Rejoice in the Lord always; again I will say, rejoice. 5 Let your reasonableness be known to everyone. The Lord is at hand;6 do not be anxious about anything, but in everything by prayer and supplication with thanksgiving let your requests be made known to God. 7 And the peace of God, which surpasses all understanding, will guard your hearts and your minds in Christ Jesus.
This passage is great advice, but it is easier said than done. Rejoicing does not come naturally to us; it is a fruit of the Spirit that we are able demonstrate more and more as He matures us to become the image of Christ. Rejoicing always is a trait of Jesus Christ. We must learn it and practice it. We must allow the Holy Spirit reign over us and let Him produce the product of our salvation, the harvest of love. It is not easy for us to express joy in the depths of suffering, to think about hope in the midst of despair, to thank God when it seems as of all is lost. Yet, we can. We can because we trust our heavenly Father to be God, to love us and want good for us.
Imagine a two-year-old out for a day of errands with his mother. He is in the shopping cart at the grocery store and mom is pushing the cart through the cereal aisle. He doesn’t have the words or even the knowledge to express that he is tired, wants quality attention, needs something to eat and could use a cup of water. In his toddler attempt to meet his needs, since he doesn’t know how to ask for what he needs, he points to a brightly colored junk-food cereal box and says, “Mama, I want!”
Mama says, “No. I’ll give you a yogurt pouch in the car.”
This quickly deteriorates into a temper tantrum. The child has no idea how to express his needs or what his needs actually are. He doesn’t understand that Mama must do the grocery shopping for the family. But his mother knows him, loves him, and understands his unexpressed needs. She hears his cries and says to him, “Use your words, son” and even gives him the words to say, “I’m hungry, may I have a snack, please.” Then she takes his sippy cup from her purse, pours some water into it and gives it to him. Once he has calmed a little, she gives him a yogurt pouch from the shopping cart,and puts something soft by his side so that he can fall asleep as she hurries to finish shopping and get him home to a nap.
Our Father loves us so much better and deeper than even the best parent. Our Father knows our every need, even before we pray it. He knows our needs better than we ever could. The toddler wanted the sweet brightly dyed cereal but his mother knew he needed something nutritious. God hears you and He answers with what is good and what is better. In Matthew 7:7-11 Jesus says it this way,
“Ask, and it will be given to you; seek, and you will find; knock, and it will be opened to you. 8 For everyone who asks receives, and the one who seeks finds, and to the one who knocks it will be opened. 9 Or which one of you, if his son asks him for bread, will give him a stone? 10 Or if he asks for a fish, will give him a serpent? 11 If you then, who are evil, know how to give good gifts to your children, how much more will your Father who is in heaven give good things to those who ask him!”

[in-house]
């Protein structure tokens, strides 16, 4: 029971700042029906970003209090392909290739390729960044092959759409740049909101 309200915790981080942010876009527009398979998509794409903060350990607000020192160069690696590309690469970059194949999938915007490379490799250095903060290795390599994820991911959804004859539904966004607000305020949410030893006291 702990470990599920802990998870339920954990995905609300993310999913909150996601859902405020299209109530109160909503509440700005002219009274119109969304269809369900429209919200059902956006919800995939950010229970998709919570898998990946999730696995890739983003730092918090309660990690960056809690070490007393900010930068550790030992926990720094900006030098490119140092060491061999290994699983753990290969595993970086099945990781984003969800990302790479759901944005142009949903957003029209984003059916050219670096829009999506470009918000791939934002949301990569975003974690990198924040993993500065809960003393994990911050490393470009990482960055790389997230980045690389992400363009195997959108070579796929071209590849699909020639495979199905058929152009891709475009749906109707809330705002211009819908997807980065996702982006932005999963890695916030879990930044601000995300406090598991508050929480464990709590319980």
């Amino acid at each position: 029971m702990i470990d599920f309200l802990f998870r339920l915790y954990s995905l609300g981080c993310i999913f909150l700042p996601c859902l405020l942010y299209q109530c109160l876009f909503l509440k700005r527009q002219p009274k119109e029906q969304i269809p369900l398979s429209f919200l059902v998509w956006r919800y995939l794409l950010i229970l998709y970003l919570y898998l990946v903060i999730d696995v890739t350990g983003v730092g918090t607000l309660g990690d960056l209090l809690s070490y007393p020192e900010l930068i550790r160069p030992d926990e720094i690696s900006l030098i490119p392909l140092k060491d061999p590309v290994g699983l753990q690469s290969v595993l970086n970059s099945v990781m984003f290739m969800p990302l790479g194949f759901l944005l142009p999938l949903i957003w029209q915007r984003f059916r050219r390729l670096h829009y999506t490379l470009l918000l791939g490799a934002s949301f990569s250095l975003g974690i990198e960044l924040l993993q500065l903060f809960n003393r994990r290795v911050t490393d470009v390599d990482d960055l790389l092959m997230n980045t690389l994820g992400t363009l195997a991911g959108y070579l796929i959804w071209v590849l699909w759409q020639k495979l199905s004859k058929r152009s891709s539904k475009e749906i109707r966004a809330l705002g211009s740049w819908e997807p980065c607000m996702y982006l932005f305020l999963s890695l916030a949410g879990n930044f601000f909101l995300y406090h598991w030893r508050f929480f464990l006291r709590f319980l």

Just before Jesus taught the disciples a framework for prayer, He said, “… your Father knows what you need before you ask him.” (Matthew 6:8).
And so it is with us and our Lord. We are not yet completed to the perfect image of Christ. We cannot fully express our needs and often we don’t understand what our real needs are. But we take heart because God knows us so perfectly and He knows our true need is to be made into the image of Christ. Our circumstances may be awful, yet we can still rejoice because God is God. There are some practical tactics we can employ so that we can take our thoughts captive to obedience (2 Corinthians 10:5). Romans 8:26-30 gives us a reason we can and should rejoice even through our tears and pain. Although we don’t have the words, He knows our hearts and minds and prays perfectly since He also knows what is best for us.
Likewise the Spirit helps us in our weakness. For we do not know what to pray for as we ought, but the Spirit himself intercedes for us with groanings too deep for words. 27 And he who searches hearts knows what is the mind of the Spirit, because the Spirit intercedes for the saints according to the will of God. 28 And we know that for those who love God all things work together for good, for those who are called according to his purpose. 29 For those whom he foreknew he also predestined to be conformed to the image of his Son, in order that he might be the firstborn among many brothers. 30 And those whom he predestined he also called, and those whom he called he also justified, and those whom he justified he also glorified.
Let’s read those verses in The Message.
Meanwhile, the moment we get tired in the waiting, God’s Spirit is right alongside helping us along. If we don’t know how or what to pray, it doesn’t matter. He does our praying in and for us, making prayer out of our wordless sighs, our aching groans. He knows us far better than we know ourselves, knows our pregnant condition, and keeps us present before God. That’s why we can be so sure that every detail in our lives of love for God is worked into something good.
29-30 God knew what he was doing from the very beginning. He decided from the outset to shape the lives of those who love him along the same lines as the life of his Son. The Son stands first in the line of humanity he restored. We see the original and intended shape of our lives there in him. After God made that decision of what his children should be like, he followed it up by calling people by name. After he called them by name, he set them on a solid basis with himself. And then, after getting them established, he stayed with them to the end, gloriously completing what he had begun.